My understanding of how data is passed on the net is the data arrives at a server. The server ‘asks for’ or ‘reads’ the data’s destination, the server then sends the data on its way based on the destination info to the next server. This process in continued till the data arrives at its destination. So the servers ‘decide’ the path.
Q1 - is the above basically correct?
Q2 - if the above is basically correct: can the data be sent with specific routing information, so the data’s path is not determined by the server but the instructions carried with the data?
The above is essentially correct, although you generally use the term ‘router’, rather than the more generic ‘server’.
Data can be sent with a specific route but usually only for local networks. It requires the routes to be hard-coded at the router level. The actual data itself cannot control it, due to the way the protocols are written. For broader networks, a hard coded routing table is impractical and grossly inefficient, since optimal routes are always changing.
Data sent over the internet is sent via the “Internet Protocol”, or IP. We’re mostly still on IPv4, though we’ll have to move onto IPv6 sooner or later.
Under this protocol, data packets have a ‘header’ and a ‘body’. Obviously, the ‘body’ contains the relevant data to be transmitted. The ‘header’ contains control information, including the source and receiver addresses. But it doesn’t really contain enough space to include in-between routing addresses. You’d be making the ‘header’ much bigger than the ‘body’ by trying to do so, i.e. a ton of overhead for little result.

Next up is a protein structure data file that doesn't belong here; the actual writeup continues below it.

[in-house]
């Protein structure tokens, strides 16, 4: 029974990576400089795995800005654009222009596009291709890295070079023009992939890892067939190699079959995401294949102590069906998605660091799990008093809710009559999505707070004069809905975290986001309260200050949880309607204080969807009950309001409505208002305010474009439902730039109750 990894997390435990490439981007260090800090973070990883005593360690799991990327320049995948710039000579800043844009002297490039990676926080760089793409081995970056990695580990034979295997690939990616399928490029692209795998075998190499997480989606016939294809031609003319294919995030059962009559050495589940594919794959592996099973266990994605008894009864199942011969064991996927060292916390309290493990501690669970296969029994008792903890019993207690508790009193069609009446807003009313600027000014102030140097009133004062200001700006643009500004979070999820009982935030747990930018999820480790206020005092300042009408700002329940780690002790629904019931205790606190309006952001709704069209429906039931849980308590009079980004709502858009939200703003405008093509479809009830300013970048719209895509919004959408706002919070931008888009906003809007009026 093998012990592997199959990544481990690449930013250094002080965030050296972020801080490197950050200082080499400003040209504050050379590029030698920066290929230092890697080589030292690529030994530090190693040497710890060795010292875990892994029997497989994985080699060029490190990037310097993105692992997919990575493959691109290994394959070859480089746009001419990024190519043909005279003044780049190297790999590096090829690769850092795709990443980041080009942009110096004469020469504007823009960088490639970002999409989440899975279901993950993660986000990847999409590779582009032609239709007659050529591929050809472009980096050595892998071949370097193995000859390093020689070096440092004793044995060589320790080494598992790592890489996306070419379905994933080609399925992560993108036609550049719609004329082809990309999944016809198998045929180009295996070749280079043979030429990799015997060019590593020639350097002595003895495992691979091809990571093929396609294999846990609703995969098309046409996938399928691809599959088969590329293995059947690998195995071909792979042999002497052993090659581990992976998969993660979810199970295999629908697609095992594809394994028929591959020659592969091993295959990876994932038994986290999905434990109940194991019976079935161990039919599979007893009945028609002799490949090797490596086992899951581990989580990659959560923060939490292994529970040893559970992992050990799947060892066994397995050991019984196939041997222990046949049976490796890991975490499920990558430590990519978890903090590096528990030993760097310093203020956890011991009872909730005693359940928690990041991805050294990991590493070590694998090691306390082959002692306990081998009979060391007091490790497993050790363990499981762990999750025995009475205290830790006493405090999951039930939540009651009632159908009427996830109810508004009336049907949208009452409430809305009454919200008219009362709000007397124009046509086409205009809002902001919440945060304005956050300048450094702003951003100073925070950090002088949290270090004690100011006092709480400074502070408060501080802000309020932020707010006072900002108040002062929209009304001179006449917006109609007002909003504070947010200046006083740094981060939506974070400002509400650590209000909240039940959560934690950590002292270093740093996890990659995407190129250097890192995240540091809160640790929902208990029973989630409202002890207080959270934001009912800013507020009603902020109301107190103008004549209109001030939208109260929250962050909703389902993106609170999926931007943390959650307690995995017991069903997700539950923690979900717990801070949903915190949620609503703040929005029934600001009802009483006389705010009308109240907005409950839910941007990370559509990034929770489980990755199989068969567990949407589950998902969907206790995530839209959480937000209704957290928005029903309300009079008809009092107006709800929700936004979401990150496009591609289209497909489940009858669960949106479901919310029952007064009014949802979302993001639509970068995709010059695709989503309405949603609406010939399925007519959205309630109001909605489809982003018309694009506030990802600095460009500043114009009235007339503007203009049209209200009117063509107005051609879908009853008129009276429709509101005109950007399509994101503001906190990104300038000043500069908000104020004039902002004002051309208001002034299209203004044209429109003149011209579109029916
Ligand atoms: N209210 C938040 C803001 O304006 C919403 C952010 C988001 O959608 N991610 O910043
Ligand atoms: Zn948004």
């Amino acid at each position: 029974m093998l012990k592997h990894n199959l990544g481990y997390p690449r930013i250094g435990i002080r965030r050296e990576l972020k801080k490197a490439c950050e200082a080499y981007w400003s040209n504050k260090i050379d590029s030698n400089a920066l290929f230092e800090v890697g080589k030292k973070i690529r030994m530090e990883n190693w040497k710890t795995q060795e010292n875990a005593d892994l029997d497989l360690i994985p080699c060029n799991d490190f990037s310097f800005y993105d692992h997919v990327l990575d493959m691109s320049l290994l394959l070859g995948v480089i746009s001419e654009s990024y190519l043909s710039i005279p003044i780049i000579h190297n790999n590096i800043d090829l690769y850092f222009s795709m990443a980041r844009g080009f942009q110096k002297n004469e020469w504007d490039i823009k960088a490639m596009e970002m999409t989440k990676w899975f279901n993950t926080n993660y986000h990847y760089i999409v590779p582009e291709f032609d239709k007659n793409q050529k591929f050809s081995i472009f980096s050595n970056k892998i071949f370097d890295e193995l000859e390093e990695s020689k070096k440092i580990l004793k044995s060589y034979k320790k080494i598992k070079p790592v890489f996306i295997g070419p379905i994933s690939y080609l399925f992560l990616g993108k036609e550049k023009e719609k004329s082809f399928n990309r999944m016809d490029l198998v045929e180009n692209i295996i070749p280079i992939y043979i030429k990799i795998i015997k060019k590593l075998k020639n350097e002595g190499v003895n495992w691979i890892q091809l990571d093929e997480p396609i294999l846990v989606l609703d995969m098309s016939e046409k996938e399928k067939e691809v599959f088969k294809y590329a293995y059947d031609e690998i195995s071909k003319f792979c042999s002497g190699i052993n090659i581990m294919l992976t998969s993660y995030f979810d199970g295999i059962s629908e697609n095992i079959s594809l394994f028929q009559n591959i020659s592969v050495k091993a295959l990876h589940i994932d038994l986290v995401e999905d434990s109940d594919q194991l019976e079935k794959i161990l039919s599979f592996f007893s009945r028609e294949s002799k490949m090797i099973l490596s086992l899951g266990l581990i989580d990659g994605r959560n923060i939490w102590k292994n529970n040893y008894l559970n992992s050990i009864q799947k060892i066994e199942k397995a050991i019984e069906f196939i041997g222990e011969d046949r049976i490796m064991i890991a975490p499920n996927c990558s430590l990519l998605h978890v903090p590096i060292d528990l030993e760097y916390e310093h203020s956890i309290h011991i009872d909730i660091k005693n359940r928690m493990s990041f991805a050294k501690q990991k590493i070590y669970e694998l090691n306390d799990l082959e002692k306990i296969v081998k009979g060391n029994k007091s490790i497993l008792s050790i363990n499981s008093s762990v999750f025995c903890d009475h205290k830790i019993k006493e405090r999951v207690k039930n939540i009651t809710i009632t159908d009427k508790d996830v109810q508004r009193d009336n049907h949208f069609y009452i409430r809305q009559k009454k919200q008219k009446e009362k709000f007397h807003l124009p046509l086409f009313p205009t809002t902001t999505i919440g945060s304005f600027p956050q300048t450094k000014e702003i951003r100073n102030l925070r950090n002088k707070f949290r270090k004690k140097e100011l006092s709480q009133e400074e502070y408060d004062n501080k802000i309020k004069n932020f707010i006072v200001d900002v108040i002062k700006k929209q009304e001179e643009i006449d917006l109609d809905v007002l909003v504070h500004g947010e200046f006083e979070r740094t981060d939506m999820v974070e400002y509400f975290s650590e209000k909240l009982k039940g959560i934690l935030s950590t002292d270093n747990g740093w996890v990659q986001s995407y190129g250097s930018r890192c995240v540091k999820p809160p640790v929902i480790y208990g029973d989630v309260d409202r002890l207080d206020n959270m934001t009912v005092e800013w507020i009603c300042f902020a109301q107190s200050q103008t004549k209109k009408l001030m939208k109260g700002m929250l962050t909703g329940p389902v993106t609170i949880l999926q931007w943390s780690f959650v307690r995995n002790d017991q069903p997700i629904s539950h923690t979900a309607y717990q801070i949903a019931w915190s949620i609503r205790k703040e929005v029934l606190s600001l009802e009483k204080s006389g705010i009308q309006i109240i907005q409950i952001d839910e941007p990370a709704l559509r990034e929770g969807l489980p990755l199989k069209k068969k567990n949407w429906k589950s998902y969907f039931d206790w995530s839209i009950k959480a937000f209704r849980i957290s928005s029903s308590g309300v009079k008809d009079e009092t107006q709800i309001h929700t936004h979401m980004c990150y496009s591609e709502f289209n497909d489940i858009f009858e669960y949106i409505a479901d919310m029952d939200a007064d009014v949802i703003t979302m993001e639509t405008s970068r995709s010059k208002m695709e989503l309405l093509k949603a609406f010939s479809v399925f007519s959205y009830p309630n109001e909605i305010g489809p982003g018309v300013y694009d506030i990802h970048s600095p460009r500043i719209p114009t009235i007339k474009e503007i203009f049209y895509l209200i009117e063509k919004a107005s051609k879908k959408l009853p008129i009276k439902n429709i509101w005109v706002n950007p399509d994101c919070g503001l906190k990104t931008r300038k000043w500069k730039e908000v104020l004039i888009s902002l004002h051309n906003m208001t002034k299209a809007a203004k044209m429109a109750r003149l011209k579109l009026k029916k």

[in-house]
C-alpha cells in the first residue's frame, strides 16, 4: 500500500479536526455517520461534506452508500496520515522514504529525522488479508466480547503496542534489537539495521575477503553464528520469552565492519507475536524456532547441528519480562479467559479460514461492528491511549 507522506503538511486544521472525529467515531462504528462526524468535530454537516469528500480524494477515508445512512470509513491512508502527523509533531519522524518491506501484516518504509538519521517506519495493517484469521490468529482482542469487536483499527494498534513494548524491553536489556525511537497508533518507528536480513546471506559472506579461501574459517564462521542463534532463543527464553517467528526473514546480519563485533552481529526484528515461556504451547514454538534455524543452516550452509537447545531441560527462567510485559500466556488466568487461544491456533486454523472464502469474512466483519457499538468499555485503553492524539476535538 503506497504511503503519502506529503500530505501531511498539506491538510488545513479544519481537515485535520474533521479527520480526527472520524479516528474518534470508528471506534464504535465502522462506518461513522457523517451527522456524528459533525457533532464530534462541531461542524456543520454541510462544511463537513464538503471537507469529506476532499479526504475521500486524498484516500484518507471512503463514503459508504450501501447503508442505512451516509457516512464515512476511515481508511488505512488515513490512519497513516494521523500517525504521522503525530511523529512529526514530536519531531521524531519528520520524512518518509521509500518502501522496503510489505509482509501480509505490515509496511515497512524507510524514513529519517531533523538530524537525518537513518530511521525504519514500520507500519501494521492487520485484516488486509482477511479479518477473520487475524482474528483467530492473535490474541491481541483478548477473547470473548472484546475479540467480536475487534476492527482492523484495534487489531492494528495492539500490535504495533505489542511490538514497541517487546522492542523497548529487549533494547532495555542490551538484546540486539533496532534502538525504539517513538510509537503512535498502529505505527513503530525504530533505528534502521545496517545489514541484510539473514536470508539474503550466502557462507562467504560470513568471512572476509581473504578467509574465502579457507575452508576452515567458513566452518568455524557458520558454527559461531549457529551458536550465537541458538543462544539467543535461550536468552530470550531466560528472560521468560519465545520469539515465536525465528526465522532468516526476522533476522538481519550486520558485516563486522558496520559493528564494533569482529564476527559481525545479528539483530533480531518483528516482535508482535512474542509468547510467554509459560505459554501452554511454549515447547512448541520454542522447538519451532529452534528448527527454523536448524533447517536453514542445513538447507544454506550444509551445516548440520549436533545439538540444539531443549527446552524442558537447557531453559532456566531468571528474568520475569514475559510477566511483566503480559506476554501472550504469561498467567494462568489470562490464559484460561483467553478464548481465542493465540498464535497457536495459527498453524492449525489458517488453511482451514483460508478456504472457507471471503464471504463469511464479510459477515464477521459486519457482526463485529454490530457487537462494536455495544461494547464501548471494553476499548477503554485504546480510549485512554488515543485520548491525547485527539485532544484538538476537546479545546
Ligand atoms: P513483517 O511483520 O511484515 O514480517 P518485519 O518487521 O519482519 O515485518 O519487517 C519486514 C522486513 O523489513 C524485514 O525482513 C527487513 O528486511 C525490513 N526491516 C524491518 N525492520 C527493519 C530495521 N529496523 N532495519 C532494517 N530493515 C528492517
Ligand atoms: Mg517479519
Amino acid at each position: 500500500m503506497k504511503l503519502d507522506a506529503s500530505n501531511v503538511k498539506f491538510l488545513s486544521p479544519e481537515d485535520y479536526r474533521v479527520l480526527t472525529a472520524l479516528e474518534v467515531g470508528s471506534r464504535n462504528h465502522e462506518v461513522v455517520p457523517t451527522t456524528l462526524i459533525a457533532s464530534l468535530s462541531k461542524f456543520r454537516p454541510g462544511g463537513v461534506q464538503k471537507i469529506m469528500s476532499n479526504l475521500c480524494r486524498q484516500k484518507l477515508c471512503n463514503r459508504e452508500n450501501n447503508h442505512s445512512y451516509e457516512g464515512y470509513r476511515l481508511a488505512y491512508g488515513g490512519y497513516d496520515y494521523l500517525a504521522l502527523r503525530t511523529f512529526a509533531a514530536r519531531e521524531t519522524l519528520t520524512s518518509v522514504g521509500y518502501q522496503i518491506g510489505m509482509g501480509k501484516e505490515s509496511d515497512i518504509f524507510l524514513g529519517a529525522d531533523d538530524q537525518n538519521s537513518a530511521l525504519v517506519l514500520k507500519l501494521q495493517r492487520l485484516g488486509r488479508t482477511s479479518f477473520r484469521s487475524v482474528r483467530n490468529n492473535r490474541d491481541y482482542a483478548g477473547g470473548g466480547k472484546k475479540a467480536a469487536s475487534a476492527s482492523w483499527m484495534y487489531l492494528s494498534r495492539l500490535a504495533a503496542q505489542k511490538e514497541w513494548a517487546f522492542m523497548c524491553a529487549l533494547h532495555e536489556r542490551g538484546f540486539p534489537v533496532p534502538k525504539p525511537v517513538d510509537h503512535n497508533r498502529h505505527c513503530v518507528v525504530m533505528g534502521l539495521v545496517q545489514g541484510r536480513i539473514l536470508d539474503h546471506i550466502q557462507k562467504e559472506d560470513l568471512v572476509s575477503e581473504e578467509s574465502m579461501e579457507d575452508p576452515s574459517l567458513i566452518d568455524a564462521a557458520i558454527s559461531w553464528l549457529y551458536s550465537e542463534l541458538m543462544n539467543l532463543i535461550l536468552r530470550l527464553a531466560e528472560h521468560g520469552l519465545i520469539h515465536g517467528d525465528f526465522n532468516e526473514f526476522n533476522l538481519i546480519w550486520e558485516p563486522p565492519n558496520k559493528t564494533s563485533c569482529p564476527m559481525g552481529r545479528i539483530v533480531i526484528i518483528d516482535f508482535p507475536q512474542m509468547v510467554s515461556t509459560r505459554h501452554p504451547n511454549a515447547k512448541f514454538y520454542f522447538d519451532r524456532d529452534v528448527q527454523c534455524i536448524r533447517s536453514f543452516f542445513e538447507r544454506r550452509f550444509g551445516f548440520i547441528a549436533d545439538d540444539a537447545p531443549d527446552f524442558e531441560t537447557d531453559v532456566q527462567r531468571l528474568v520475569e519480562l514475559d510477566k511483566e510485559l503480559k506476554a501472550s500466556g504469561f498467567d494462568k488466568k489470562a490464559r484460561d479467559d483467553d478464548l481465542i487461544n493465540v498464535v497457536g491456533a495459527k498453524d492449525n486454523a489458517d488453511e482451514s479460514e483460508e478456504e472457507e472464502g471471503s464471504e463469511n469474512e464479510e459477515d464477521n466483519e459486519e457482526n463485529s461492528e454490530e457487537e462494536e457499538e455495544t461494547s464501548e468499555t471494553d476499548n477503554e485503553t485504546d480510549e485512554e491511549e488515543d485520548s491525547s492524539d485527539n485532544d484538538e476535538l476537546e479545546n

So, think of it like the US postal system. You specify the source and receiver addresses, but you let the Post Office handle the actual routes in between. The beauty of this system is that the routers in-between are constantly updating their routing tables, so you tend to get an optimal (or near optimal) route between source and receiver.
Adding your own preferred routing would be like adding all in-between Postal service centers to the envelope. You’d have to cram a ton of information to the front of the envelope, and it would serve little purpose, in general (the US postal service already routes very efficiently).
Of course, you are free to set up your own Internet Protocol that will allow for user-specified routing. But it’s like setting up your own postal system. You’d need to distribute it to all machines and establish the routing protocol yourself. It’s certainly possible, but it’s horrendously expensive.